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Feds investigating if Capitol rioters wanted to take hostages

January 11, 2021. Summarized by summa-bot.

Compression ratio: 46.8%. 2 min read.

WASHINGTON, DC - JANUARY 06: Pro-Trump supporters storm the U.S. Capitol following a rally with President Donald Trump on January 6, 2021 in Washington, DC. Trump supporters gathered in the nation's capital today to protest the ratification of President-elect Joe Biden's Electoral College victory over President Trump in the 2020 election. (Photo by Samuel Corum/Getty Images)

Federal authorities are working to determine the level of planning and coordination among insurgents, including members of law enforcement and the military, that carried out the attack last week on the US Capitol, law enforcement officials said.

(CNN)Federal authorities are working to determine the level of planning and coordination among insurgents, including members of law enforcement and the military, that carried out the attack last week on the US Capitol, law enforcement officials said.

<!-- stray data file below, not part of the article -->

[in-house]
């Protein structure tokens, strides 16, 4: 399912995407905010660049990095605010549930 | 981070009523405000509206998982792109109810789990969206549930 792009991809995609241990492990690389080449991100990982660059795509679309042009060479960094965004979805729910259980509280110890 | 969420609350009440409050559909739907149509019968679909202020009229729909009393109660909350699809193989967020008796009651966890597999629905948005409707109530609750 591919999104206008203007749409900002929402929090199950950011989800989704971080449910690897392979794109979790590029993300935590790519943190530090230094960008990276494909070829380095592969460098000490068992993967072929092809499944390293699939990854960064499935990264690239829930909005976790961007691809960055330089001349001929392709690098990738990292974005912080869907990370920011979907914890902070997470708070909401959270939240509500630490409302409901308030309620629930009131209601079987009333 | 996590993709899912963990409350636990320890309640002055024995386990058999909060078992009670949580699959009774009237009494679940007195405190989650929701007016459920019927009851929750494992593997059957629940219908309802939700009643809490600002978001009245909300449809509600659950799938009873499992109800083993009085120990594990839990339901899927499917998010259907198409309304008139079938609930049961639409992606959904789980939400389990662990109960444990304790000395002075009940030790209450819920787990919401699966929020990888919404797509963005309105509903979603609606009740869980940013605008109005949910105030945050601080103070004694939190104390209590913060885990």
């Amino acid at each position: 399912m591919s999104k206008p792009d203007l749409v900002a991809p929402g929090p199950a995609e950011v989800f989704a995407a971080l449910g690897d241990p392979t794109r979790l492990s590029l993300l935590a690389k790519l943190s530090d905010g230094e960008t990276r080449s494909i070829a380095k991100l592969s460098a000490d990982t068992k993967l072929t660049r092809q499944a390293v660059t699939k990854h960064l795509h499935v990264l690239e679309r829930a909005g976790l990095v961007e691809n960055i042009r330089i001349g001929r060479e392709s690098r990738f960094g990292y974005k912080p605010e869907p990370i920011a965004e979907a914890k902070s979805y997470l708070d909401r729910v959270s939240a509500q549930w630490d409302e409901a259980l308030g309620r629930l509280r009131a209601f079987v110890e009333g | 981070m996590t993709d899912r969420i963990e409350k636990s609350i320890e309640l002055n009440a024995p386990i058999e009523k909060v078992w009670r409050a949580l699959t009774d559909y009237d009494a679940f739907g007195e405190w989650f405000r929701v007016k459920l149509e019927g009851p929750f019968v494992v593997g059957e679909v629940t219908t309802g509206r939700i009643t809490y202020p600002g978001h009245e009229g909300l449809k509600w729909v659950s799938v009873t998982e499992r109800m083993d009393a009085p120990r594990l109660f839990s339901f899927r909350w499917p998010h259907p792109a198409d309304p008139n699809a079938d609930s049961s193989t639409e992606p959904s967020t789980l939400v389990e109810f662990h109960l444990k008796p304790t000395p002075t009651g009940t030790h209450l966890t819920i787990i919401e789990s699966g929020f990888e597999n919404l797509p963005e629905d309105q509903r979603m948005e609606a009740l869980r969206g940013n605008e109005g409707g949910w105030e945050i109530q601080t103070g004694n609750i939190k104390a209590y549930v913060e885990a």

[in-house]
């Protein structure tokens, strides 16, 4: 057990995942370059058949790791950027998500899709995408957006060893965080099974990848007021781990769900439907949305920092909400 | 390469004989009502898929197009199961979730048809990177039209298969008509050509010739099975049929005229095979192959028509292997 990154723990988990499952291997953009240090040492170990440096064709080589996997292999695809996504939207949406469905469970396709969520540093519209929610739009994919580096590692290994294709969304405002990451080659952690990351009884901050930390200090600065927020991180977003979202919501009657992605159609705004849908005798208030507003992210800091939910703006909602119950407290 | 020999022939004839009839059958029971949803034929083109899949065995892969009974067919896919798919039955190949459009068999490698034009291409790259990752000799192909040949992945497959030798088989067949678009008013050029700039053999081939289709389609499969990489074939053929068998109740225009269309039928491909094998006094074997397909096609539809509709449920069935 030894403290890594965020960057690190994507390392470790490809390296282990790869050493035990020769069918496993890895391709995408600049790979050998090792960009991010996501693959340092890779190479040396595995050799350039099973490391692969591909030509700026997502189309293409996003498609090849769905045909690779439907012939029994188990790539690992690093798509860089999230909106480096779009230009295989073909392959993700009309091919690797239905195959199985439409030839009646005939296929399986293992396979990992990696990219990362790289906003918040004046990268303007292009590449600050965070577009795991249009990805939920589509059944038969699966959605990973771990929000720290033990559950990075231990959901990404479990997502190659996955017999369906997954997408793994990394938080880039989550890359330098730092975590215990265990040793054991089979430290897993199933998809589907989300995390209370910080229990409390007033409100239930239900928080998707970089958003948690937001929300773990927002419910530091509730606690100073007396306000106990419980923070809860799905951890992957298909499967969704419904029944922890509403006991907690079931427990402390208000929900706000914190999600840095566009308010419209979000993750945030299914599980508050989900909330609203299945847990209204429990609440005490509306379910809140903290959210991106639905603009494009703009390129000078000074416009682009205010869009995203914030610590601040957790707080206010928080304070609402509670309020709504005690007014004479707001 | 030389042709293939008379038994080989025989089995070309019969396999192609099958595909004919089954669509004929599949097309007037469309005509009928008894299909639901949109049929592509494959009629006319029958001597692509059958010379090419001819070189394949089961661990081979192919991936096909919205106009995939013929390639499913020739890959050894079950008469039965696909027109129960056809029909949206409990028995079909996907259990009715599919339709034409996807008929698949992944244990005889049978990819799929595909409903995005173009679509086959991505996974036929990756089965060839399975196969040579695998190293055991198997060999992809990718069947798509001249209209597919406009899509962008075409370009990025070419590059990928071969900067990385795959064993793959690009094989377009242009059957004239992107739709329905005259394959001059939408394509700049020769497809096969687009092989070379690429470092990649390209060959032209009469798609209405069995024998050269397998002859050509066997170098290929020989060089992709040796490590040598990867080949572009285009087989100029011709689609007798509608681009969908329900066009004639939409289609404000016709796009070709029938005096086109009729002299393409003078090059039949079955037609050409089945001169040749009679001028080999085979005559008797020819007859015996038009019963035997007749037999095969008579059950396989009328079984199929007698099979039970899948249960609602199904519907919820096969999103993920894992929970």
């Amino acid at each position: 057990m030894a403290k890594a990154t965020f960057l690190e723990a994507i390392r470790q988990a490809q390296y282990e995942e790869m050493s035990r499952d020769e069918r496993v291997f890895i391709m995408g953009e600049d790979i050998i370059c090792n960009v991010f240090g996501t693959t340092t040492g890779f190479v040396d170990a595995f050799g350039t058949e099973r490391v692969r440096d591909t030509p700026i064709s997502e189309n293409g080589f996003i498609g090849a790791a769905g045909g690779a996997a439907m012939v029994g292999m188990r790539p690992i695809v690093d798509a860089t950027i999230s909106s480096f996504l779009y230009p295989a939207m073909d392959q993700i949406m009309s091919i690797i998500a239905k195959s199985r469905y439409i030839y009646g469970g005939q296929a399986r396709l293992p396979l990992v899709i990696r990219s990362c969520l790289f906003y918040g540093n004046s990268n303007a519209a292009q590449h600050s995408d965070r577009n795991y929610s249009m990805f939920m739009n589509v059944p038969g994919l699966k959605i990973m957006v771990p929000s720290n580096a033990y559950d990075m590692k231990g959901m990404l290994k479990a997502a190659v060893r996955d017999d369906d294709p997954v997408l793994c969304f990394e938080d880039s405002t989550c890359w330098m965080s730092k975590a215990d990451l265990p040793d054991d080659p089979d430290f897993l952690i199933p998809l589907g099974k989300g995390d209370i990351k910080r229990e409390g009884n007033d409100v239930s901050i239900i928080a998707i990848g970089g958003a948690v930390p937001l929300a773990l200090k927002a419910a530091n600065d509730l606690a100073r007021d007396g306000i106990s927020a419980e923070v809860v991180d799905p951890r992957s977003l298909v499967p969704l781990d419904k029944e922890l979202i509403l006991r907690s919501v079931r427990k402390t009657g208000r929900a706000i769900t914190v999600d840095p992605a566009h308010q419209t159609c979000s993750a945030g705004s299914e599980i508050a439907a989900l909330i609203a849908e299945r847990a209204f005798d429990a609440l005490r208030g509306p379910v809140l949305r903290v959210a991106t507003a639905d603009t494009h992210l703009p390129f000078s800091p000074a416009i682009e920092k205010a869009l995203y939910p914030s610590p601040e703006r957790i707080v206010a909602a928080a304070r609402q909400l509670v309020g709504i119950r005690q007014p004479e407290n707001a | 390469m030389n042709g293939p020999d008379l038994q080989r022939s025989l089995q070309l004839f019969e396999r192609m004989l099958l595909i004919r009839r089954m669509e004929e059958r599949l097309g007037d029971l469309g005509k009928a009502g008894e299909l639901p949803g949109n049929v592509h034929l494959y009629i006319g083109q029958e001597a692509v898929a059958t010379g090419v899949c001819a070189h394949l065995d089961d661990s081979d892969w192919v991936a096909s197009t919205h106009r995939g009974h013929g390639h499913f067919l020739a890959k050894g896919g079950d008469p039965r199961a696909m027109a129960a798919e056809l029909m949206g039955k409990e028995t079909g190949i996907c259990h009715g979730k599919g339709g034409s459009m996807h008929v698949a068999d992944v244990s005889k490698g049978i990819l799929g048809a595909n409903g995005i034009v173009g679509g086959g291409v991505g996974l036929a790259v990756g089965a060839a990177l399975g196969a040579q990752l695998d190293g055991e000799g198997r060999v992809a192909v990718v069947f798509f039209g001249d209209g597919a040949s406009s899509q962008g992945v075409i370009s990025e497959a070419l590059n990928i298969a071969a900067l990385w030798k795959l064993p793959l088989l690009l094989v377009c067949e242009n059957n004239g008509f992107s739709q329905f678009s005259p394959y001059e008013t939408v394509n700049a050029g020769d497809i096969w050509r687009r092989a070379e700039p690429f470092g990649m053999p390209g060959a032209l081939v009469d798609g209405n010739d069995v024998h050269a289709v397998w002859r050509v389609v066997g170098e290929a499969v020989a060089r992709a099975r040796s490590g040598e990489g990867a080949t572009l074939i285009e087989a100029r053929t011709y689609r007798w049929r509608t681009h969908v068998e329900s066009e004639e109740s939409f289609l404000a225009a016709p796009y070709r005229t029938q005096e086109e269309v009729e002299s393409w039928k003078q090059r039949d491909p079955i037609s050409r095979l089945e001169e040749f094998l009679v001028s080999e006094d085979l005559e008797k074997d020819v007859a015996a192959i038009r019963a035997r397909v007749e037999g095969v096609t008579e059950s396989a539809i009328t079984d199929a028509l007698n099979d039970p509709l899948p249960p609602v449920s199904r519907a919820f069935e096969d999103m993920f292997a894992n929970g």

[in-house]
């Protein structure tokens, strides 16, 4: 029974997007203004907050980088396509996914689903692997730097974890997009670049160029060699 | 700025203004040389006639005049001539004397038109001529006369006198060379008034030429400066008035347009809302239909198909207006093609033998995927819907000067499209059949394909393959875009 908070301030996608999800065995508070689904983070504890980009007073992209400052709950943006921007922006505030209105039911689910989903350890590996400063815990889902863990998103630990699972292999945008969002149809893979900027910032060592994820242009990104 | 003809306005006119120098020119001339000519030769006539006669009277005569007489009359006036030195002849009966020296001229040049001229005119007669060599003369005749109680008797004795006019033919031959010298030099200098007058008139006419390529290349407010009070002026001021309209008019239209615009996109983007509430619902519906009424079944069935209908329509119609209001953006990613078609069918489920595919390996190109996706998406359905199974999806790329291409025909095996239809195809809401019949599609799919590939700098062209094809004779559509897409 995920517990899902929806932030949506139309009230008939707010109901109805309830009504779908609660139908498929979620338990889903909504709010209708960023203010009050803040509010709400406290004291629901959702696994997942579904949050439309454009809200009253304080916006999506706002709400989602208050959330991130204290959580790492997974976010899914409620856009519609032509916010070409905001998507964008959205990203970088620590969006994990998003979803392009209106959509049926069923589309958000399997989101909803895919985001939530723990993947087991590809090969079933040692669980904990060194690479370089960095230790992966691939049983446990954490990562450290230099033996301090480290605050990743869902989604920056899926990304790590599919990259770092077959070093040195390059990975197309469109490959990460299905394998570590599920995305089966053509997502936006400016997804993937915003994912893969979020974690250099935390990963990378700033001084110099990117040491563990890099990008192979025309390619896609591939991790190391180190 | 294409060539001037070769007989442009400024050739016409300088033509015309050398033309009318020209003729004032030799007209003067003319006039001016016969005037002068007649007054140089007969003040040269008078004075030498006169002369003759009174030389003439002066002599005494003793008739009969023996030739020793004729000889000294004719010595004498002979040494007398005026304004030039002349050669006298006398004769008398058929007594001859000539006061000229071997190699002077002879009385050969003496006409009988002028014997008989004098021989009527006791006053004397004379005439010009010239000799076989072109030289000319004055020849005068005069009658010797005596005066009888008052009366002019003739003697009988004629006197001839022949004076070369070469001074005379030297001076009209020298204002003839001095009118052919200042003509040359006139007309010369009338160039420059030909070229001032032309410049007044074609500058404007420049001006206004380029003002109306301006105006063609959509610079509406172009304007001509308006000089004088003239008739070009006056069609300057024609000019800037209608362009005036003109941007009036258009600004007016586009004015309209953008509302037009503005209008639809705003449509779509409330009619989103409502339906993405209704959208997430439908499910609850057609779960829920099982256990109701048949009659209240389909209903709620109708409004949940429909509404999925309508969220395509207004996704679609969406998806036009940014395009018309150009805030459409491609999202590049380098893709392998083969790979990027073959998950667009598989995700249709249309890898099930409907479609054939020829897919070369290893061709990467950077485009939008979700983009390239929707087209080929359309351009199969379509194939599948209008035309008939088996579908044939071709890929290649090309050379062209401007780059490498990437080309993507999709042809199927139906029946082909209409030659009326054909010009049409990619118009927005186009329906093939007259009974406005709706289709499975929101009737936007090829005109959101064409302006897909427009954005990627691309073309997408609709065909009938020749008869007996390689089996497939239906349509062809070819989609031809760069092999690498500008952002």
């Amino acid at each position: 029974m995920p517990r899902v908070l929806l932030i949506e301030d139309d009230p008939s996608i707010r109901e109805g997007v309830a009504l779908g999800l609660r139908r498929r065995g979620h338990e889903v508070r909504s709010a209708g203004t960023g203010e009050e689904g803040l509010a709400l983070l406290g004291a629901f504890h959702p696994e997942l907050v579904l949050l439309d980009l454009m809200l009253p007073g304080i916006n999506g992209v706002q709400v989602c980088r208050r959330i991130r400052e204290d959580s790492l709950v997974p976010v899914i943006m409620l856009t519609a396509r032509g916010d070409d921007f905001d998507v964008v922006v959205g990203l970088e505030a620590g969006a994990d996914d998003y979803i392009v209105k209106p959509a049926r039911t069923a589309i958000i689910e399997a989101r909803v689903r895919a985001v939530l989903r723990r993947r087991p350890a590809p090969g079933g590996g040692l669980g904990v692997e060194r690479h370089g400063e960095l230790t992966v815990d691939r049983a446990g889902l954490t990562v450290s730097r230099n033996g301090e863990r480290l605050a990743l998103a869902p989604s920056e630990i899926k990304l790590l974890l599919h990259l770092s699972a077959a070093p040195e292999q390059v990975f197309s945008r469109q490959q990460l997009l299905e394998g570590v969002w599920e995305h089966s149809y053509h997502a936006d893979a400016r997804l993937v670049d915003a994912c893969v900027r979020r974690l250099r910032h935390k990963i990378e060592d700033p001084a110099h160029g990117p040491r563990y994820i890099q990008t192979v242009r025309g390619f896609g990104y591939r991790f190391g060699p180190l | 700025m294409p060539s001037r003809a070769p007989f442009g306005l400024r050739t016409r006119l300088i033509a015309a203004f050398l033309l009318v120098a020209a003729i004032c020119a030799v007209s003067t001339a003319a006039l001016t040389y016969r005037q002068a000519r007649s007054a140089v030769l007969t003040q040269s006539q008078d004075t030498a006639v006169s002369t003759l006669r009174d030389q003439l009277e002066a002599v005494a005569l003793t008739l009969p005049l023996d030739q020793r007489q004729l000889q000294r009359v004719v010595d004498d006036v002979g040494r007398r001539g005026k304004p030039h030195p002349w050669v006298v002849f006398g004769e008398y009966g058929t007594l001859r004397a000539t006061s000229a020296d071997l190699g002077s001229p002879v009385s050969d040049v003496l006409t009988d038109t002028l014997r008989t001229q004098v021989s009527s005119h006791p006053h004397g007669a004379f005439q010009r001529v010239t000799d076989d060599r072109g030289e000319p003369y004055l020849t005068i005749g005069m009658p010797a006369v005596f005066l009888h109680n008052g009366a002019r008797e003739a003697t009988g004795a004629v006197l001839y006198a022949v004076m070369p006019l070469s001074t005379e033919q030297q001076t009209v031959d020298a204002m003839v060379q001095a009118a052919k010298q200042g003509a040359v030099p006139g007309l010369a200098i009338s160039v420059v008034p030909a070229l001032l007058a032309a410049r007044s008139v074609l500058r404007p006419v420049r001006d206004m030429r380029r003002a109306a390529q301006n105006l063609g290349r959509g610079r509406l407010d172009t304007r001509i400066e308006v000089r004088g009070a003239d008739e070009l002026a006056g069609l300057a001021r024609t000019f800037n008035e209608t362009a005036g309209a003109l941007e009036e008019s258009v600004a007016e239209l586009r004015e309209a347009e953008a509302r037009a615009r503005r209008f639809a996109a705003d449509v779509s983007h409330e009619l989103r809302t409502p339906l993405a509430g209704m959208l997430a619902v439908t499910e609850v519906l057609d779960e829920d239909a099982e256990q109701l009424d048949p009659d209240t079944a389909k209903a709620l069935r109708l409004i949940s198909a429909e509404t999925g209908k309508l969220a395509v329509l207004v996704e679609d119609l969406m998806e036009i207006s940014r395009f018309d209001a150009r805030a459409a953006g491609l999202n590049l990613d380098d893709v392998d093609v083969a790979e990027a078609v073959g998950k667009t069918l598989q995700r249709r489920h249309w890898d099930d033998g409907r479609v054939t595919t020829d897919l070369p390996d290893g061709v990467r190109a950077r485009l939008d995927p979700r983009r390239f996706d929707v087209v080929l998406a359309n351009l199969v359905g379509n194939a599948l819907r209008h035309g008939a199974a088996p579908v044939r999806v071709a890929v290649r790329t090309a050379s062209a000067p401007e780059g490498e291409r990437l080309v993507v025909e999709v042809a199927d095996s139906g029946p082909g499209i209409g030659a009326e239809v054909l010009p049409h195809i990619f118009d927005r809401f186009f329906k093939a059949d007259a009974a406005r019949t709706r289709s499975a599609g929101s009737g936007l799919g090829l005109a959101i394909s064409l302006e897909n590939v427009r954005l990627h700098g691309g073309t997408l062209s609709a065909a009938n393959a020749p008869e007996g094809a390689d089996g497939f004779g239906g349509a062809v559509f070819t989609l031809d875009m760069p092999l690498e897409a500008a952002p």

People in military-style gear, some carrying zip-tie restraints, were seen in videos and photos participating in the ransacking of the Capitol, raising the question of whether capturing lawmakers -- or even Vice President Mike Pence -- was the goal, according to a federal law enforcement official.

Before the Trump rally on Wednesday, federal and local law enforcement agencies shared raw intelligence showing that some people associated with extremist groups, including some with White supremacist ideologies, were expected to flock to Washington at Trump's urging, according to law enforcement officials briefed on the intelligence.

One official said the regional level intelligence reports were broadly shared, including with the US Capitol Police.

"It was a lot of noise, like there always is," said one federal law enforcement official who reviewed intelligence reports from before the Trump rally.

More than 20 arrests on federal charges made since Wednesday have largely focused on some of the relatively easy to identify insurrectionists, many of whom proudly posted on social media or even livestreamed their participation, law enforcement officials said.

The harder work now is to try to build potential domestic terrorism cases against people who helped engineer the attack, one federal law enforcement official said.

"The goal here is to really to identify people and get them at least what we call placeholder charges initially and then we look deeper into how these individuals came here, how much planning was involved, and any actors domestic or foreign," said Ken Kohl, the acting principal assistant US Attorney in Washington.

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